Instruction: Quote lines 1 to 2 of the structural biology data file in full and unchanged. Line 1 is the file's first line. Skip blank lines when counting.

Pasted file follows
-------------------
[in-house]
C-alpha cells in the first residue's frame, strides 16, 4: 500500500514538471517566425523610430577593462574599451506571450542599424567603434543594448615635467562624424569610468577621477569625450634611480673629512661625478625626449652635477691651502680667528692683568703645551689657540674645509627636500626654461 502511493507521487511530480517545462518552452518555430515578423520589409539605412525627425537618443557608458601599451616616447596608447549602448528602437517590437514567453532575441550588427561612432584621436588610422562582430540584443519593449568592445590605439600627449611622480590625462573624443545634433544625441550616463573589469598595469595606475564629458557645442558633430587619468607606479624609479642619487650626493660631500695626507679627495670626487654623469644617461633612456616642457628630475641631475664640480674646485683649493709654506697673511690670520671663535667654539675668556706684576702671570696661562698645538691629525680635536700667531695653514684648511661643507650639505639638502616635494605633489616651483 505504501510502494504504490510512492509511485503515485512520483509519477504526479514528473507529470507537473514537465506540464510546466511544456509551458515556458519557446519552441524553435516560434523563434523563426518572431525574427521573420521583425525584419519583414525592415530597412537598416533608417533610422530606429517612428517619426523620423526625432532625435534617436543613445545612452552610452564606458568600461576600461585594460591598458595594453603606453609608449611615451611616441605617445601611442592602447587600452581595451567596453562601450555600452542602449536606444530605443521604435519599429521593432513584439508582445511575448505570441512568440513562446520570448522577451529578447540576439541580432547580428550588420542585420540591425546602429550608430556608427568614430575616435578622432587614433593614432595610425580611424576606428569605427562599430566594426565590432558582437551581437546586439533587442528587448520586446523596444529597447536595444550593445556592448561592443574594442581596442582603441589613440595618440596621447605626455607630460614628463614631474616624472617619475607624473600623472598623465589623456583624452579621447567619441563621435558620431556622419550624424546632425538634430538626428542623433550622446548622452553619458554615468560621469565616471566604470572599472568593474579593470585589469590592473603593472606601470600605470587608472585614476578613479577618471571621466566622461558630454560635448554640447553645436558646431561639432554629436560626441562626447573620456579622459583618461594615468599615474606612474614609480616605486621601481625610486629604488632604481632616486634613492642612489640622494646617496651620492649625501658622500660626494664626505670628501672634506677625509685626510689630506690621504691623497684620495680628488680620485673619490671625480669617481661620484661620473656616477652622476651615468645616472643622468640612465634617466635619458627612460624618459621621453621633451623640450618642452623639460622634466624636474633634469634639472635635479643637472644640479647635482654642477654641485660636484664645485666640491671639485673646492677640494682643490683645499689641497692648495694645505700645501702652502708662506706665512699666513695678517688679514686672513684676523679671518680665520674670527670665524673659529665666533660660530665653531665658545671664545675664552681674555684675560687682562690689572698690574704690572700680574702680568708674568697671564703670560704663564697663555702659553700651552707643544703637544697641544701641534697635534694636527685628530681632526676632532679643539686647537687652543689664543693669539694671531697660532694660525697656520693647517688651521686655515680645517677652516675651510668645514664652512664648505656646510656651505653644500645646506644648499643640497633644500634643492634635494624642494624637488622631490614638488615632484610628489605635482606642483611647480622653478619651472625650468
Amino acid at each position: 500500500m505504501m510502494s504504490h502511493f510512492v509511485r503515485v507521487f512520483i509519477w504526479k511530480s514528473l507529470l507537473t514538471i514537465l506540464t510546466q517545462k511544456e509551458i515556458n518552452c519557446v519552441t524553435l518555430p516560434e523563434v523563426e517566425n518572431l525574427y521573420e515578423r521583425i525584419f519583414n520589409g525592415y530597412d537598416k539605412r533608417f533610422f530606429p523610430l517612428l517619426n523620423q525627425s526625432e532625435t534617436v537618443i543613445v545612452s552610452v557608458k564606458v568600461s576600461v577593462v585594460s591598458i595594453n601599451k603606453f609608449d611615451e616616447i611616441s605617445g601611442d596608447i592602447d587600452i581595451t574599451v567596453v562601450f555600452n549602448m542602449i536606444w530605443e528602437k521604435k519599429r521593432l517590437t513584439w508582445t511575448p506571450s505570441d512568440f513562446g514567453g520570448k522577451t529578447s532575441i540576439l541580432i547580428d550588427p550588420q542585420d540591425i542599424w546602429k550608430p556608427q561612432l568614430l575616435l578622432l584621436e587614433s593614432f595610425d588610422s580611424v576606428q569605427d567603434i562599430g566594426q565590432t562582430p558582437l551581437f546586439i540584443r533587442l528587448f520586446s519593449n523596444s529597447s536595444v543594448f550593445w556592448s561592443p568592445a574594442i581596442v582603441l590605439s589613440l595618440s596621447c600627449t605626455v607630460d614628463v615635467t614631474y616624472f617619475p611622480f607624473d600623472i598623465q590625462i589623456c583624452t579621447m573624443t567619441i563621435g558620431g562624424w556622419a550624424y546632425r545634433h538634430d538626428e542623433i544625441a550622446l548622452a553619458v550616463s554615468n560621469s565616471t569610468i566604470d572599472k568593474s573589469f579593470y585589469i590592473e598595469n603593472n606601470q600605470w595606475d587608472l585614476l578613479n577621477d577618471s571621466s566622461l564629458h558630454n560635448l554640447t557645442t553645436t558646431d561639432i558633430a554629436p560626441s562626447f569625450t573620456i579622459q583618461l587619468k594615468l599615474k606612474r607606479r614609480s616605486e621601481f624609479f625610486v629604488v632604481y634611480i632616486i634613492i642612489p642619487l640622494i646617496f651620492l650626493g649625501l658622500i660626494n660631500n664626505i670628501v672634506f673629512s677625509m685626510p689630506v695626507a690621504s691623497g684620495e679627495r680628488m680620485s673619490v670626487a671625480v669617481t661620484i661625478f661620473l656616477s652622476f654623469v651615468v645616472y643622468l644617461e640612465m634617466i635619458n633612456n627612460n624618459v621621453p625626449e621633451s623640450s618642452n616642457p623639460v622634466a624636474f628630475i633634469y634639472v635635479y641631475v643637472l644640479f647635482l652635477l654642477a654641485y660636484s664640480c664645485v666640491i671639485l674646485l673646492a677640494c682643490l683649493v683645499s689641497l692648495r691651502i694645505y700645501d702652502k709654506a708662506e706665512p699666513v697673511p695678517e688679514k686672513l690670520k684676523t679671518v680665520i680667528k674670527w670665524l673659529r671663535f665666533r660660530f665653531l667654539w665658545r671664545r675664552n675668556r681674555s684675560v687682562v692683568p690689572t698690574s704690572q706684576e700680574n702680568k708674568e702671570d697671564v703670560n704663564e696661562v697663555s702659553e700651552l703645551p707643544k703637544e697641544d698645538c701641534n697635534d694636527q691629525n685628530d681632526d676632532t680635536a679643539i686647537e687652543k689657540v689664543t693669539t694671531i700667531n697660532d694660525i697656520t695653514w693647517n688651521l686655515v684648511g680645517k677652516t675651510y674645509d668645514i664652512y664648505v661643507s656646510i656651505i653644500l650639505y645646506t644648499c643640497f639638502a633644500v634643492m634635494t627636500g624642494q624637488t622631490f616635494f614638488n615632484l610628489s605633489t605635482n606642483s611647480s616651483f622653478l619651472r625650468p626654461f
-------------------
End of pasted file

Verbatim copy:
[in-house]
C-alpha cells in the first residue's frame, strides 16, 4: 500500500514538471517566425523610430577593462574599451506571450542599424567603434543594448615635467562624424569610468577621477569625450634611480673629512661625478625626449652635477691651502680667528692683568703645551689657540674645509627636500626654461 502511493507521487511530480517545462518552452518555430515578423520589409539605412525627425537618443557608458601599451616616447596608447549602448528602437517590437514567453532575441550588427561612432584621436588610422562582430540584443519593449568592445590605439600627449611622480590625462573624443545634433544625441550616463573589469598595469595606475564629458557645442558633430587619468607606479624609479642619487650626493660631500695626507679627495670626487654623469644617461633612456616642457628630475641631475664640480674646485683649493709654506697673511690670520671663535667654539675668556706684576702671570696661562698645538691629525680635536700667531695653514684648511661643507650639505639638502616635494605633489616651483 505504501510502494504504490510512492509511485503515485512520483509519477504526479514528473507529470507537473514537465506540464510546466511544456509551458515556458519557446519552441524553435516560434523563434523563426518572431525574427521573420521583425525584419519583414525592415530597412537598416533608417533610422530606429517612428517619426523620423526625432532625435534617436543613445545612452552610452564606458568600461576600461585594460591598458595594453603606453609608449611615451611616441605617445601611442592602447587600452581595451567596453562601450555600452542602449536606444530605443521604435519599429521593432513584439508582445511575448505570441512568440513562446520570448522577451529578447540576439541580432547580428550588420542585420540591425546602429550608430556608427568614430575616435578622432587614433593614432595610425580611424576606428569605427562599430566594426565590432558582437551581437546586439533587442528587448520586446523596444529597447536595444550593445556592448561592443574594442581596442582603441589613440595618440596621447605626455607630460614628463614631474616624472617619475607624473600623472598623465589623456583624452579621447567619441563621435558620431556622419550624424546632425538634430538626428542623433550622446548622452553619458554615468560621469565616471566604470572599472568593474579593470585589469590592473603593472606601470600605470587608472585614476578613479577618471571621466566622461558630454560635448554640447553645436558646431561639432554629436560626441562626447573620456579622459583618461594615468599615474606612474614609480616605486621601481625610486629604488632604481632616486634613492642612489640622494646617496651620492649625501658622500660626494664626505670628501672634506677625509685626510689630506690621504691623497684620495680628488680620485673619490671625480669617481661620484661620473656616477652622476651615468645616472643622468640612465634617466635619458627612460624618459621621453621633451623640450618642452623639460622634466624636474633634469634639472635635479643637472644640479647635482654642477654641485660636484664645485666640491671639485673646492677640494682643490683645499689641497692648495694645505700645501702652502708662506706665512699666513695678517688679514686672513684676523679671518680665520674670527670665524673659529665666533660660530665653531665658545671664545675664552681674555684675560687682562690689572698690574704690572700680574702680568708674568697671564703670560704663564697663555702659553700651552707643544703637544697641544701641534697635534694636527685628530681632526676632532679643539686647537687652543689664543693669539694671531697660532694660525697656520693647517688651521686655515680645517677652516675651510668645514664652512664648505656646510656651505653644500645646506644648499643640497633644500634643492634635494624642494624637488622631490614638488615632484610628489605635482606642483611647480622653478619651472625650468